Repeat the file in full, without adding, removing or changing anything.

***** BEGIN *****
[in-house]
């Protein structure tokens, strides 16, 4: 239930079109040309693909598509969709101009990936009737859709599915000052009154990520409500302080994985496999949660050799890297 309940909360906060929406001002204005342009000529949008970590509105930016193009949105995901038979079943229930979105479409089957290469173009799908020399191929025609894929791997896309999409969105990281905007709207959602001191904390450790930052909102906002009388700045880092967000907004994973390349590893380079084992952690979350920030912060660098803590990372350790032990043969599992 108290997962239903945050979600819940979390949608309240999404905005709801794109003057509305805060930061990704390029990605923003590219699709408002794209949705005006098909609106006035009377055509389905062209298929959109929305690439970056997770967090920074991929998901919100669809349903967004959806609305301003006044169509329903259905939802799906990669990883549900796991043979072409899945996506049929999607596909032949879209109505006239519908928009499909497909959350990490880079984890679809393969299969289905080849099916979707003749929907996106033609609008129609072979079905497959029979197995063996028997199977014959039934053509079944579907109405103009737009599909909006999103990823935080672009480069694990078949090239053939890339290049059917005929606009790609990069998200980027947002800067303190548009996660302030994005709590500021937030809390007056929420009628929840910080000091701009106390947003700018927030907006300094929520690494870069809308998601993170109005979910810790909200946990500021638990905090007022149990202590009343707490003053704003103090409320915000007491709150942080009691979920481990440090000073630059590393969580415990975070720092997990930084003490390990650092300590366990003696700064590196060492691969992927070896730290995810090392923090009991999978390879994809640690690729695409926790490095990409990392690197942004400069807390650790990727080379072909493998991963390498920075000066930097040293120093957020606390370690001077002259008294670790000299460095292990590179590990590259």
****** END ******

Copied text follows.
[in-house]
């Protein structure tokens, strides 16, 4: 239930079109040309693909598509969709101009990936009737859709599915000052009154990520409500302080994985496999949660050799890297 309940909360906060929406001002204005342009000529949008970590509105930016193009949105995901038979079943229930979105479409089957290469173009799908020399191929025609894929791997896309999409969105990281905007709207959602001191904390450790930052909102906002009388700045880092967000907004994973390349590893380079084992952690979350920030912060660098803590990372350790032990043969599992 108290997962239903945050979600819940979390949608309240999404905005709801794109003057509305805060930061990704390029990605923003590219699709408002794209949705005006098909609106006035009377055509389905062209298929959109929305690439970056997770967090920074991929998901919100669809349903967004959806609305301003006044169509329903259905939802799906990669990883549900796991043979072409899945996506049929999607596909032949879209109505006239519908928009499909497909959350990490880079984890679809393969299969289905080849099916979707003749929907996106033609609008129609072979079905497959029979197995063996028997199977014959039934053509079944579907109405103009737009599909909006999103990823935080672009480069694990078949090239053939890339290049059917005929606009790609990069998200980027947002800067303190548009996660302030994005709590500021937030809390007056929420009628929840910080000091701009106390947003700018927030907006300094929520690494870069809308998601993170109005979910810790909200946990500021638990905090007022149990202590009343707490003053704003103090409320915000007491709150942080009691979920481990440090000073630059590393969580415990975070720092997990930084003490390990650092300590366990003696700064590196060492691969992927070896730290995810090392923090009991999978390879994809640690690729695409926790490095990409990392690197942004400069807390650790990727080379072909493998991963390498920075000066930097040293120093957020606390370690001077002259008294670790000299460095292990590179590990590259």